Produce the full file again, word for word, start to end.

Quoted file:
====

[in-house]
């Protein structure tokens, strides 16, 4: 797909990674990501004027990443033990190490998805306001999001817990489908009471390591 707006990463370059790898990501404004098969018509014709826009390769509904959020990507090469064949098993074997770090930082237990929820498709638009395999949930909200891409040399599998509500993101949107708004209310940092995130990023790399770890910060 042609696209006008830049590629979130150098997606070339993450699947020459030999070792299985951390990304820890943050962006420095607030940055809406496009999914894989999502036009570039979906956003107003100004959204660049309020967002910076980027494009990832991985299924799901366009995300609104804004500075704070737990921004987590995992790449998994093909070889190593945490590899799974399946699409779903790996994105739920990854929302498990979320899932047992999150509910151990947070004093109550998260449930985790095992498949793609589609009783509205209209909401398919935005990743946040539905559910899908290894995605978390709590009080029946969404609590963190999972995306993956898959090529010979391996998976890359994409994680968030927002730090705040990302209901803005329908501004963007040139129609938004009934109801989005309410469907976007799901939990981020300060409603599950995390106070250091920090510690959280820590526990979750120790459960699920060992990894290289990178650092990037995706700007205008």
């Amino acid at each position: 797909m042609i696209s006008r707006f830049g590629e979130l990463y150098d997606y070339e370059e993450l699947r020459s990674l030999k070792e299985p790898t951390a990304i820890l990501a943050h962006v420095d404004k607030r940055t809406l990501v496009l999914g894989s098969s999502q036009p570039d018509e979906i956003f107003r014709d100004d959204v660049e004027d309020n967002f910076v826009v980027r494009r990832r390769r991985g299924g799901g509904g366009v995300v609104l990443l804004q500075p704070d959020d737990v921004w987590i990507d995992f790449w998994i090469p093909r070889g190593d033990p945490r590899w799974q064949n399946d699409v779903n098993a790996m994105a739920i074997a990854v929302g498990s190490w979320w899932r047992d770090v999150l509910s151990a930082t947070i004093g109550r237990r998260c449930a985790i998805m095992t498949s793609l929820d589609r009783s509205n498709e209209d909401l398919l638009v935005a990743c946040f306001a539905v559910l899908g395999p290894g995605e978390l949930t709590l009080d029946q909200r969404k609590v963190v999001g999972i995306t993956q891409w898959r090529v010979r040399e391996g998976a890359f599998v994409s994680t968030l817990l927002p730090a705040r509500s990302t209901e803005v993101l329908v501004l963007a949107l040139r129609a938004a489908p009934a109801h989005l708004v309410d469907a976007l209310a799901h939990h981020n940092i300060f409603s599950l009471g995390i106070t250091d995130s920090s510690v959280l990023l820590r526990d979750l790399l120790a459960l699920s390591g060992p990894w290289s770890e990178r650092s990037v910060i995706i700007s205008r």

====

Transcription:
[in-house]
């Protein structure tokens, strides 16, 4: 797909990674990501004027990443033990190490998805306001999001817990489908009471390591 707006990463370059790898990501404004098969018509014709826009390769509904959020990507090469064949098993074997770090930082237990929820498709638009395999949930909200891409040399599998509500993101949107708004209310940092995130990023790399770890910060 042609696209006008830049590629979130150098997606070339993450699947020459030999070792299985951390990304820890943050962006420095607030940055809406496009999914894989999502036009570039979906956003107003100004959204660049309020967002910076980027494009990832991985299924799901366009995300609104804004500075704070737990921004987590995992790449998994093909070889190593945490590899799974399946699409779903790996994105739920990854929302498990979320899932047992999150509910151990947070004093109550998260449930985790095992498949793609589609009783509205209209909401398919935005990743946040539905559910899908290894995605978390709590009080029946969404609590963190999972995306993956898959090529010979391996998976890359994409994680968030927002730090705040990302209901803005329908501004963007040139129609938004009934109801989005309410469907976007799901939990981020300060409603599950995390106070250091920090510690959280820590526990979750120790459960699920060992990894290289990178650092990037995706700007205008």
């Amino acid at each position: 797909m042609i696209s006008r707006f830049g590629e979130l990463y150098d997606y070339e370059e993450l699947r020459s990674l030999k070792e299985p790898t951390a990304i820890l990501a943050h962006v420095d404004k607030r940055t809406l990501v496009l999914g894989s098969s999502q036009p570039d018509e979906i956003f107003r014709d100004d959204v660049e004027d309020n967002f910076v826009v980027r494009r990832r390769r991985g299924g799901g509904g366009v995300v609104l990443l804004q500075p704070d959020d737990v921004w987590i990507d995992f790449w998994i090469p093909r070889g190593d033990p945490r590899w799974q064949n399946d699409v779903n098993a790996m994105a739920i074997a990854v929302g498990s190490w979320w899932r047992d770090v999150l509910s151990a930082t947070i004093g109550r237990r998260c449930a985790i998805m095992t498949s793609l929820d589609r009783s509205n498709e209209d909401l398919l638009v935005a990743c946040f306001a539905v559910l899908g395999p290894g995605e978390l949930t709590l009080d029946q909200r969404k609590v963190v999001g999972i995306t993956q891409w898959r090529v010979r040399e391996g998976a890359f599998v994409s994680t968030l817990l927002p730090a705040r509500s990302t209901e803005v993101l329908v501004l963007a949107l040139r129609a938004a489908p009934a109801h989005l708004v309410d469907a976007l209310a799901h939990h981020n940092i300060f409603s599950l009471g995390i106070t250091d995130s920090s510690v959280l990023l820590r526990d979750l790399l120790a459960l699920s390591g060992p990894w290289s770890e990178r650092s990037v910060i995706i700007s205008r």